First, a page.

Deadly fungal infection is spreading in US hospitals, CDC says

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This Nov. 19, 2013 file photo shows a Centers for Disease Control and Prevention logo at the agency’s federal headquarters in Atlanta. David Goldman/AP

Deadly fungal infection is spreading in US hospitals, CDC says

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Cases of illness caused by a drug-resistant and potentially deadly fungus, Candida auris, are rising at an “alarming” rate in U.S. healthcare establishments and nearly doubled in 2021, according to the Centers for Disease Control and Prevention.

The number of patients who are infected with Candida auris, also known as C. auris, which can cause severe illnesses in people who have weakened immune systems, rose by 59% to 756 from 2019 to 2020 and then increased by 95%, to 1,471, in 2021. Cases of the fungal infections have now been identified in 30 states and Washington, D.C.


CDC epidemiologist Dr. Meghan Lyman said: “The rapid rise and geographic spread of cases is concerning and emphasizes the need for continued surveillance, expanded lab capacity, quicker diagnostic tests, and adherence to proven infection prevention and control.”

C. auris is a form of yeast that generally does not pose a threat to healthy people, though patients who are very sick, have invasive medical devices, or have “long or frequent stays in healthcare facilities” face a higher risk. The fungal infection is often resistant to multiple antifungal drugs, can spread rapidly in healthcare settings, and can cause severe infections, according to the CDC.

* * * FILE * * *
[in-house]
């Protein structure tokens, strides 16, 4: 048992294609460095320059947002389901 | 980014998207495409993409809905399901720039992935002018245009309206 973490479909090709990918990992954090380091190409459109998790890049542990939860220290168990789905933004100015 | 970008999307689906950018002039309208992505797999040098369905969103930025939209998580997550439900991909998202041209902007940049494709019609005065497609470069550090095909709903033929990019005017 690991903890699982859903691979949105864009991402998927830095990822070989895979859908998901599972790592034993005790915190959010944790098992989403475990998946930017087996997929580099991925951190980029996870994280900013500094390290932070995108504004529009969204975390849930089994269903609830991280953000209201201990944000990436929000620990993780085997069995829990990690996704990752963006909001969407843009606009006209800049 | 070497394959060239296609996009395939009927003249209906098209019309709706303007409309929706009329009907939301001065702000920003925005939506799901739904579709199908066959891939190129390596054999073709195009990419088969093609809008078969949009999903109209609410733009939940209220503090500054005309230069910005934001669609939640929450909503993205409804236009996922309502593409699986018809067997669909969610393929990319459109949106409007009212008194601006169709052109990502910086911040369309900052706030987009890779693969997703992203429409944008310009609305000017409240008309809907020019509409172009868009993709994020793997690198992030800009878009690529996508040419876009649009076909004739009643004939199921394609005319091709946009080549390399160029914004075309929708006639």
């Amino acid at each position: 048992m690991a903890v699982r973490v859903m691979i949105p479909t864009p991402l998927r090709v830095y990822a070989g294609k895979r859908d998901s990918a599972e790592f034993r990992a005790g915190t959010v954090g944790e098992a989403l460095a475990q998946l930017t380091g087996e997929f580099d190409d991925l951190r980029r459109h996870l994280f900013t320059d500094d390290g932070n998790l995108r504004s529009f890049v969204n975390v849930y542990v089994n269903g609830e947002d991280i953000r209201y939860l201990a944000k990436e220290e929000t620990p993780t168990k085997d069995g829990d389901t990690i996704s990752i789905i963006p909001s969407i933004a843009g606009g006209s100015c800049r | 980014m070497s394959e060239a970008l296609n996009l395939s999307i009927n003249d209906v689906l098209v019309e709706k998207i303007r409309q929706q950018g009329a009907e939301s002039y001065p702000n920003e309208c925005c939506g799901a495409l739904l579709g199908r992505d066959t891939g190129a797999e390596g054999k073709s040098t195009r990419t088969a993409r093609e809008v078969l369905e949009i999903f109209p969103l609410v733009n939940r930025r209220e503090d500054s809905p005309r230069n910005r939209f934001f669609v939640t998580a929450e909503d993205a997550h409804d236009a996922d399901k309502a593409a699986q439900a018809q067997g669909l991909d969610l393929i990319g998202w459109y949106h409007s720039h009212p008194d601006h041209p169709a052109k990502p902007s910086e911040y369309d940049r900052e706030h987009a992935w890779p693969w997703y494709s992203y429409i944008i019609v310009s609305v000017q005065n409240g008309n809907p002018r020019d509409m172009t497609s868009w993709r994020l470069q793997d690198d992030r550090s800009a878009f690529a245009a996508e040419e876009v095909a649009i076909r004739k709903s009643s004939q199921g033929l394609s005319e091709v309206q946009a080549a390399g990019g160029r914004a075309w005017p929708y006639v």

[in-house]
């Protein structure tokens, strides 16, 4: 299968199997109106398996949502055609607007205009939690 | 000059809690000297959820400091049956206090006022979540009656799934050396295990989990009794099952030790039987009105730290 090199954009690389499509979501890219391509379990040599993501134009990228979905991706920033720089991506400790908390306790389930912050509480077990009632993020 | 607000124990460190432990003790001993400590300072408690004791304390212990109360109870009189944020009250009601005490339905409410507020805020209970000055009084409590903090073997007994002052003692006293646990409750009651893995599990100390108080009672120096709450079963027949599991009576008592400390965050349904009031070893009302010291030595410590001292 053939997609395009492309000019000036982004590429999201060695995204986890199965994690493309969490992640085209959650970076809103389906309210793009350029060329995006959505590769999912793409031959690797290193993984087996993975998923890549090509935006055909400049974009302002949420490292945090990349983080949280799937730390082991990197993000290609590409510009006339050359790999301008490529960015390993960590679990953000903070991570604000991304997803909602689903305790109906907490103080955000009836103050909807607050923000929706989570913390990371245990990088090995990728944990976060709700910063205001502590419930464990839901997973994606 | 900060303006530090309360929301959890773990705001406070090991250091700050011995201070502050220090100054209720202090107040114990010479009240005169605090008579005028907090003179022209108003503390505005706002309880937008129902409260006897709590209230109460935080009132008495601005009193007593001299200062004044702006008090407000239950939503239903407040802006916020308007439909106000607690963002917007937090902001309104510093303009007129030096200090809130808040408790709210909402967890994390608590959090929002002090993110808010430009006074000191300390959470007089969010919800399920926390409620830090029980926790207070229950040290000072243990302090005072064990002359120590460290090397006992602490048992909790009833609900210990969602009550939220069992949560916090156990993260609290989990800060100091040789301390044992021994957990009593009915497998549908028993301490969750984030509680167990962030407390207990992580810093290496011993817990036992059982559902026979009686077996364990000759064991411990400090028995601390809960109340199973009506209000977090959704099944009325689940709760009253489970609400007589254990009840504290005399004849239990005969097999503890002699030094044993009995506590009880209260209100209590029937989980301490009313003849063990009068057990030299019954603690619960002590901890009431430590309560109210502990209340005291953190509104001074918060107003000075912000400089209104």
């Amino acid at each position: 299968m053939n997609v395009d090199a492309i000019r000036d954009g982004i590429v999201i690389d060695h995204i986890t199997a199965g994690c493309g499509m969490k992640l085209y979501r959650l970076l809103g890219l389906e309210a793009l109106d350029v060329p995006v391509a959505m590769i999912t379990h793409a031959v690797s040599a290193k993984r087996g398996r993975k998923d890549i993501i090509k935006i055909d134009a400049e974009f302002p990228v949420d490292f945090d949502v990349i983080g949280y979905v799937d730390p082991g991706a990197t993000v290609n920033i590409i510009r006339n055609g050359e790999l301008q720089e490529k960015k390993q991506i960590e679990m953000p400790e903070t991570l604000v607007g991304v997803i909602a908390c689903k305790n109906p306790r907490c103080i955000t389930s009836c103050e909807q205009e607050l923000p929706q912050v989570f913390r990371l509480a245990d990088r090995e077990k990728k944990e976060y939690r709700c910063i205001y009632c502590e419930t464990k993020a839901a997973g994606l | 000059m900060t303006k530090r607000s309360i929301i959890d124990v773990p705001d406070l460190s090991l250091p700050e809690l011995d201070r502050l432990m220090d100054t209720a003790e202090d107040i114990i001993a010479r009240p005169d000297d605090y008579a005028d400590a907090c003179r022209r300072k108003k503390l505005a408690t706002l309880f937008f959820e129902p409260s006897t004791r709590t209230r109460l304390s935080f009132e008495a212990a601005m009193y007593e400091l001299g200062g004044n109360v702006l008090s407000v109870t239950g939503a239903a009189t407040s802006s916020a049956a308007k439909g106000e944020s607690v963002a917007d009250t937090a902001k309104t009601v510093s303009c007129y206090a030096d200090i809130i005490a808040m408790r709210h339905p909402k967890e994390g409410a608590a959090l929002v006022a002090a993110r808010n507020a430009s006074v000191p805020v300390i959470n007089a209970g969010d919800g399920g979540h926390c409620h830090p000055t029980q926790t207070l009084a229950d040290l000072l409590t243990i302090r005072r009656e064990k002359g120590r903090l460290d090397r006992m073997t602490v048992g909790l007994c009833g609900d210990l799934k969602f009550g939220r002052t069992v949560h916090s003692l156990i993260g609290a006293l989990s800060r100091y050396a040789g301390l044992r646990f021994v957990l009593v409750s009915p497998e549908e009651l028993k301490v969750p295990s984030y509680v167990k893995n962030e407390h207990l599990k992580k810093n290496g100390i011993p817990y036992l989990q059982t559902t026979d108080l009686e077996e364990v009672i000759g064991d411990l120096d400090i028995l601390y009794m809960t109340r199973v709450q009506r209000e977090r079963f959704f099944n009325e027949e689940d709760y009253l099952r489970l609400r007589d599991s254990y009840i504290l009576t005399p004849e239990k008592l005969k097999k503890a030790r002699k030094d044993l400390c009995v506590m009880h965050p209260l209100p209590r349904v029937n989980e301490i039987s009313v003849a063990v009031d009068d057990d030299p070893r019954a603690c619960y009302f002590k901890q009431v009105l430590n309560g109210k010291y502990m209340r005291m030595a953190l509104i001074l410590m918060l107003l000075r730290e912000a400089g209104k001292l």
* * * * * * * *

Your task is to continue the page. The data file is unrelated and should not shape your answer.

The CDC said that the alarming rise in cases presents an “urgent antimicrobial resistance threat,” which refers to when germs like bacteria and fungi develop the ability to defeat the drugs that are meant to kill them. There are roughly 3 million antimicrobial-resistant infections in the U.S. each year, and more than 35,000 people die as a result.

The rise of drug-resistant bacteria and fungi has been seen globally as well. The United Nations estimated in a recent report that up to 10 million people annually could die by 2050 from an antimicrobial-resistant infection, saying that climate change and pollution may have contributed to a rise in drug-resistant infections.

© 2023 Washington Examiner

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